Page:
Bridge the gap between home and school

Some children struggle with not only going back to school, but also with leaving their home and family behind.

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One mum who is known only by the name Abbye posted a video recommending that mums and dads spray some of their perfume or cologne on their child’s school shirt. The mum who has more than 550,000 followers, says: “Scent can be a really powerful, grounding sense so when they get nervous, when they get scared, when they get panicky, they can just smell their shirt and there’s that familiar scent. IT can be hugely comforting for them when you can’t be there to comfort them.”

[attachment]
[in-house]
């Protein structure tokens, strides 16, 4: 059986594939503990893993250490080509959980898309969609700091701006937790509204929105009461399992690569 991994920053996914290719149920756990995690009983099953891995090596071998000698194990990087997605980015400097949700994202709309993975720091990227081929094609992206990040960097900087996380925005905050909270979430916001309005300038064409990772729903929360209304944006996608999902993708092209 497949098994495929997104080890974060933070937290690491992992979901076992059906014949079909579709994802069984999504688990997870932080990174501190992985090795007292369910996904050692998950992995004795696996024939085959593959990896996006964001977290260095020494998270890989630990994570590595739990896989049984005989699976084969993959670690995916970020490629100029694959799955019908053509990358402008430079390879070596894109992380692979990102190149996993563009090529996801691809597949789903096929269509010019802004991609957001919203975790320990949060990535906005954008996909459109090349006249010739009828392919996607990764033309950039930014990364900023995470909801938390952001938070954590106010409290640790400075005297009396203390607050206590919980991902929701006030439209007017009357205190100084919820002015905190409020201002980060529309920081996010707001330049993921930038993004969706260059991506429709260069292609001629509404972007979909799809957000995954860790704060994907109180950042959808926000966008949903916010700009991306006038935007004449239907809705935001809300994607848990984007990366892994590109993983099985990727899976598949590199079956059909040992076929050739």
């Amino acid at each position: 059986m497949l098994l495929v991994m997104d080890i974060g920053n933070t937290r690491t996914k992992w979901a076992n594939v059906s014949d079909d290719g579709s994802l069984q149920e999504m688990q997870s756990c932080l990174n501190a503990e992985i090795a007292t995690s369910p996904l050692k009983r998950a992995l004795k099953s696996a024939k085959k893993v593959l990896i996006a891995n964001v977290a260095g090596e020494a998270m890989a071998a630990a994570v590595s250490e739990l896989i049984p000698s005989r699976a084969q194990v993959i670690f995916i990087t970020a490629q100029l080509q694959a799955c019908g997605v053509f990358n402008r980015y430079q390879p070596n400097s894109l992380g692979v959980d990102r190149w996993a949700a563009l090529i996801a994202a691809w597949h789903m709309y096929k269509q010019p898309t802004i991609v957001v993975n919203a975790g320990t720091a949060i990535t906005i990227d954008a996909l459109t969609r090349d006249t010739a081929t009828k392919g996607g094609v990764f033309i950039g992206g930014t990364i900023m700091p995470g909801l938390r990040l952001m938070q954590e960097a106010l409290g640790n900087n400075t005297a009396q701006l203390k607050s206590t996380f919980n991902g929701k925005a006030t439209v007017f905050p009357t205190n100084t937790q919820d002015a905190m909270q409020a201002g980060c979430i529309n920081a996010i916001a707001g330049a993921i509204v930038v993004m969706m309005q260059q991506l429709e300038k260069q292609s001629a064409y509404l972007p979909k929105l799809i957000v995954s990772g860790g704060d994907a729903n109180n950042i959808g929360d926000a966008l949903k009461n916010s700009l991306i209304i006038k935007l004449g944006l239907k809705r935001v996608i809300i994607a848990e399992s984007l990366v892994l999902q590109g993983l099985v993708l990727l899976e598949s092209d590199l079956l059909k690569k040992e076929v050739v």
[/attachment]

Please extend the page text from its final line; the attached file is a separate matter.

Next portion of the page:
Amies also suggests letting your child choose something special that they could take to school with them as a reminder of home. This could be a keyring, for example. She adds: “This may also help them to take a little ownership as being able to choose something to take with them is empowering and fun.”

Hannah adds that you could leave a note in your child’s lunchbox so they know you are thinking of them.